--M. R. Vendryes, Choice Reviews Online

Featured image, "Les Femmes du Maroc: Grande Odalisque" (2008) is by Lalla Essaydi.

Contemporary African Art Since 1980

STATUS: Out of stock

Temporarily out of stock pending additional inventory.

FROM THE BOOK
"This expansion of the visibility of contemporary African art across every segment of global artistic networks presents the occasion for critical reflection that goes beyond the celebration of the successes of these artists. Rather, such an occasion leads us to explore the mechanisms of the diverse forms of mediation and diffusion of the work of contemporary African artists. Contemporary African Art since 1980 therefore seeks to address not only the boundaries of the art in question, but also the socio-cultural-political-historical issues that surround the development of the field. However, we must caution the reader that this is by no means designed as a standard art-historical account. Instead, we propose a series of arguments grounded around complex issues of periodization, definition, identification, and thematization that have emerged in the course of the period covered in the book.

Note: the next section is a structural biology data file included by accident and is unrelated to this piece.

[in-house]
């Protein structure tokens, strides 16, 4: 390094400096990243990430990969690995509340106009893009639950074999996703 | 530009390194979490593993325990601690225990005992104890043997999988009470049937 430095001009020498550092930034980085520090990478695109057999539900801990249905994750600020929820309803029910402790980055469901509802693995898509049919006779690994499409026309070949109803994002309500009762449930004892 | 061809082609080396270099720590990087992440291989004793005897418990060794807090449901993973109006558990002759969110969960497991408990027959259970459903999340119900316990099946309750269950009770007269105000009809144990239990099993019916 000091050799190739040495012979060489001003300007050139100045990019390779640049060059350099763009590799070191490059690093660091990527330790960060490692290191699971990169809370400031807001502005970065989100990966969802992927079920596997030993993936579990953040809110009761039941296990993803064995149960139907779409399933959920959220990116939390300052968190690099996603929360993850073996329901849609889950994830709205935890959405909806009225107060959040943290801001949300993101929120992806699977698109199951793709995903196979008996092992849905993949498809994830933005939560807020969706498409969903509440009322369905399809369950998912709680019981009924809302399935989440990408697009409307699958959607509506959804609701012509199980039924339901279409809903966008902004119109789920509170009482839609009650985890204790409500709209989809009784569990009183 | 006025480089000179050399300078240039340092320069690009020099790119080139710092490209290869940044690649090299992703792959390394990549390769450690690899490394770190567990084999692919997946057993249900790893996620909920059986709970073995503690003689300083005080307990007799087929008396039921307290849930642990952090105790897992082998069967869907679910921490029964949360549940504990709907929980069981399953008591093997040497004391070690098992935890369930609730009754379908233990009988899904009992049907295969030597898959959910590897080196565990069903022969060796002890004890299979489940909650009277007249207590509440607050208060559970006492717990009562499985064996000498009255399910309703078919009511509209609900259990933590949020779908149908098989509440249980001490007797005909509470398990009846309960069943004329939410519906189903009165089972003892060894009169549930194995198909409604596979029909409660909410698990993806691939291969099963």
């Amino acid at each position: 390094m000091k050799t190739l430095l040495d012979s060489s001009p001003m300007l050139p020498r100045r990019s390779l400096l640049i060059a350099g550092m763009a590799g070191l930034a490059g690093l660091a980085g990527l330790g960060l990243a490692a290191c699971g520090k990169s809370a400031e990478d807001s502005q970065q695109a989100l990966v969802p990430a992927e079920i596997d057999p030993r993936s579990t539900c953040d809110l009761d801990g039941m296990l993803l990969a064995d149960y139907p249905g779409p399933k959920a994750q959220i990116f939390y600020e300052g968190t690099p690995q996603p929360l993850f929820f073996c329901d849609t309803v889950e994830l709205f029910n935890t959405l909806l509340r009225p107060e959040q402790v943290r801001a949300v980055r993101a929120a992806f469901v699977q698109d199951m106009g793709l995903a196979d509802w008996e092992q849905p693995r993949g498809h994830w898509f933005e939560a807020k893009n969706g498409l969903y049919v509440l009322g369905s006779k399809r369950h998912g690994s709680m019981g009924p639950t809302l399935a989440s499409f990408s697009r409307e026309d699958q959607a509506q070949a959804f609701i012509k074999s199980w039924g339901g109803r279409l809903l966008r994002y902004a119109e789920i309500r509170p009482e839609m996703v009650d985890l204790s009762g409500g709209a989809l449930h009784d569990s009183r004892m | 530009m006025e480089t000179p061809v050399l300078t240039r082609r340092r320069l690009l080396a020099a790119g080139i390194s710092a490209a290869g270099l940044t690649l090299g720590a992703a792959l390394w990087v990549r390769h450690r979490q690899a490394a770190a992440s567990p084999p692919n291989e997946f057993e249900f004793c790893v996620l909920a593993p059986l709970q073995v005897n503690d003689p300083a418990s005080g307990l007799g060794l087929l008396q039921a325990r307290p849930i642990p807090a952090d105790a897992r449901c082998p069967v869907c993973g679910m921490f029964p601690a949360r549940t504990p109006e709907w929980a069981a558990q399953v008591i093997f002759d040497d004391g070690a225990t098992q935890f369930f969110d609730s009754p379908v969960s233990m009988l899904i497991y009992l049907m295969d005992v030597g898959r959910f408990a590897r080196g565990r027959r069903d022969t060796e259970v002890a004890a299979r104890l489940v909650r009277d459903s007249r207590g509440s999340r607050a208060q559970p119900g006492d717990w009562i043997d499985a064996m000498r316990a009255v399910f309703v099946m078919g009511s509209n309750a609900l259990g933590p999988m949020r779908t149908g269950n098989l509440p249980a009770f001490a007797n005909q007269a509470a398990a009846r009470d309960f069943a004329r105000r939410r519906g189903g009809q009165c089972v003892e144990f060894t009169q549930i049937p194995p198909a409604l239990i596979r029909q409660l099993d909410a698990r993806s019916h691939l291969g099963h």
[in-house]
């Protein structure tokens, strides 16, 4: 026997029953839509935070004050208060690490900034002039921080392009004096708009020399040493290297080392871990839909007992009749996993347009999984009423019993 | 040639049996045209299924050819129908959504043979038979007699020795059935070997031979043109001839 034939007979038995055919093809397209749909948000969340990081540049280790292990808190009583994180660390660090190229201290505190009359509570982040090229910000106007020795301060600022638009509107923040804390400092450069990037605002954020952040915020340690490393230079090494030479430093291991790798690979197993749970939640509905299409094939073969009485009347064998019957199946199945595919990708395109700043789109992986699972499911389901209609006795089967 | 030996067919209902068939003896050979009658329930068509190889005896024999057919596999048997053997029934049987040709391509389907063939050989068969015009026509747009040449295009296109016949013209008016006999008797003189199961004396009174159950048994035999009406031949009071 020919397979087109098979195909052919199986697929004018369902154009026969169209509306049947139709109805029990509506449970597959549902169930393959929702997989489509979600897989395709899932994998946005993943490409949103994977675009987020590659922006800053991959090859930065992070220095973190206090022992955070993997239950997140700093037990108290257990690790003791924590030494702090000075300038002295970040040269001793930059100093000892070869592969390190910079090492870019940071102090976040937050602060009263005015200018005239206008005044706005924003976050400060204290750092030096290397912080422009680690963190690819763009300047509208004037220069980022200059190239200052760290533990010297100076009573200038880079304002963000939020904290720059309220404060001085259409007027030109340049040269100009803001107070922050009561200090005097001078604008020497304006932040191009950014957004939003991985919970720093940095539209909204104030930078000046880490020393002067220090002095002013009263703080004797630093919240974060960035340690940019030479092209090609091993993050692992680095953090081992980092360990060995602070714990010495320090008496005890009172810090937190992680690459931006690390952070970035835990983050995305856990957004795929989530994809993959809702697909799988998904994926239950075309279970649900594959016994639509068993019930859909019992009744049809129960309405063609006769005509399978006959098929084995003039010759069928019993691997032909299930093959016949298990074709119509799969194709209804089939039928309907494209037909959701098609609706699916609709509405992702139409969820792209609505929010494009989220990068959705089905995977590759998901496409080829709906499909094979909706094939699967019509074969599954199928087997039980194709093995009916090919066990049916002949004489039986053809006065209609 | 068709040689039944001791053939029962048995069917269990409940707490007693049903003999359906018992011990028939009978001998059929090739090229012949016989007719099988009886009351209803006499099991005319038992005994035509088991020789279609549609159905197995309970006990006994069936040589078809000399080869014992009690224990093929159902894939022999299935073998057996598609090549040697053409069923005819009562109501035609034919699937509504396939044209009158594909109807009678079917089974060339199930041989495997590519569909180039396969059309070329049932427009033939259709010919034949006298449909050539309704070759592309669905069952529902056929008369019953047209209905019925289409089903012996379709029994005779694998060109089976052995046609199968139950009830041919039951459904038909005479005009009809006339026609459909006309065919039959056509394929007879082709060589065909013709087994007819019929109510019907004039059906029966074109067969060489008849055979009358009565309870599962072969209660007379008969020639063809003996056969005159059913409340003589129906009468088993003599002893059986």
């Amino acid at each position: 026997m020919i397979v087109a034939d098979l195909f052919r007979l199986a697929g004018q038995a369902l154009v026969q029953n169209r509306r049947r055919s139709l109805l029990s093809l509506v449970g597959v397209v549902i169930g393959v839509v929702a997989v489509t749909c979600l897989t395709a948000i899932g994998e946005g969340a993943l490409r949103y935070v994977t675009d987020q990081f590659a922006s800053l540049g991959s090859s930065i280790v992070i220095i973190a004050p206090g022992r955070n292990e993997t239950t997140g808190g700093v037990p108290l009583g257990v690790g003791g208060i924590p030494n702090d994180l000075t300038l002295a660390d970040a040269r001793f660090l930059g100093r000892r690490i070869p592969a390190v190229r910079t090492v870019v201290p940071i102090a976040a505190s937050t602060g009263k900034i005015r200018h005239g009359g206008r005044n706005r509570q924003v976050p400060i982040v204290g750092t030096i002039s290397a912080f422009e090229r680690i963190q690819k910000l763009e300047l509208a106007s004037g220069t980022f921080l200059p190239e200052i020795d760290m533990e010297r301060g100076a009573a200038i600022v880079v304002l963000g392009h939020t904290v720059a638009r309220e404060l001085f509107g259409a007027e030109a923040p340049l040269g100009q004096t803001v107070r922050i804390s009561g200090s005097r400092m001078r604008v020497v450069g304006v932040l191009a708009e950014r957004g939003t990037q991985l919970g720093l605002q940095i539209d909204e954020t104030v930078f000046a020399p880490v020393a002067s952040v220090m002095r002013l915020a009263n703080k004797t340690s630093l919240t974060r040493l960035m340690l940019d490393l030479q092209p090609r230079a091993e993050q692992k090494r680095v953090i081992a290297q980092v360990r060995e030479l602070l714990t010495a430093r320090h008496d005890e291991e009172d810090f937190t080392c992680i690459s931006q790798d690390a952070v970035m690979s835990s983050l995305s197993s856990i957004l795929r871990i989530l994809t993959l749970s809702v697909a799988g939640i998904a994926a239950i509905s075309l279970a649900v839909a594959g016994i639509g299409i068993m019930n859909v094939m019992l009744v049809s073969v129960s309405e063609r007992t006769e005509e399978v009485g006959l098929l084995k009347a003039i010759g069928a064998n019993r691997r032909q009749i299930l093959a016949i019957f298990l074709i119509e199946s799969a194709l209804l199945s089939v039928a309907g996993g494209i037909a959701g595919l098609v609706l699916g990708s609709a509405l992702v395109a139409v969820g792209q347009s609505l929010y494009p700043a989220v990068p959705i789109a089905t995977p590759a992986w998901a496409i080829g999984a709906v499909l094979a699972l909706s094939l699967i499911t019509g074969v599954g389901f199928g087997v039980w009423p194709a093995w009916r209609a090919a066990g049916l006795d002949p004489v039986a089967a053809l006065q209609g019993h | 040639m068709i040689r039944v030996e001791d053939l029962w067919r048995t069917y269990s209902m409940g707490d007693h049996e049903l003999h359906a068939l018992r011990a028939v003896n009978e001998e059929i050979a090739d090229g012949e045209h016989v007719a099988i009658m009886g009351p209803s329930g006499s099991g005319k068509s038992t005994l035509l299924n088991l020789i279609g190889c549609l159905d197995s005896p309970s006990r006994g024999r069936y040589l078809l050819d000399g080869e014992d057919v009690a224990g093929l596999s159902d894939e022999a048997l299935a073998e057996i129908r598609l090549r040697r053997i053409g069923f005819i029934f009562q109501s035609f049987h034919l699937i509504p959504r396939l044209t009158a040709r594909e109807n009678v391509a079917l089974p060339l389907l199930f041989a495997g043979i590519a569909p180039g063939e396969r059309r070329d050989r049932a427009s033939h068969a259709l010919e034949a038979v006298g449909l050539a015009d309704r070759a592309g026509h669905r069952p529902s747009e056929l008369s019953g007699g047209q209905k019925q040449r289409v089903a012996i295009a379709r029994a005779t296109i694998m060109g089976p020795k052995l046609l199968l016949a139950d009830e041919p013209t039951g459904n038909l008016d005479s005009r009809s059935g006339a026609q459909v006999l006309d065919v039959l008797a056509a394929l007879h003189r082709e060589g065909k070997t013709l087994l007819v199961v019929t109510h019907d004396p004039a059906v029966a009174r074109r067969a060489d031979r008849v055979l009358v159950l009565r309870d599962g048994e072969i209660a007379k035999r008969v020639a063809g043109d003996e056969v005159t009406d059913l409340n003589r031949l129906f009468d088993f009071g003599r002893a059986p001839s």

"We pursue a line of inquiry that seeks to map out certain phases of the discourse. This analysis is shaped by the postcolonial turn of the 1960s, but extends beyond it to encompass the decade of crisis of the 1980s, the mass migration of the '90s, and the globalization of the present era."

Okwui Enwezor and Chika Okeke-Agulu, excerpted from their preface to Contemporary African Art since 1980.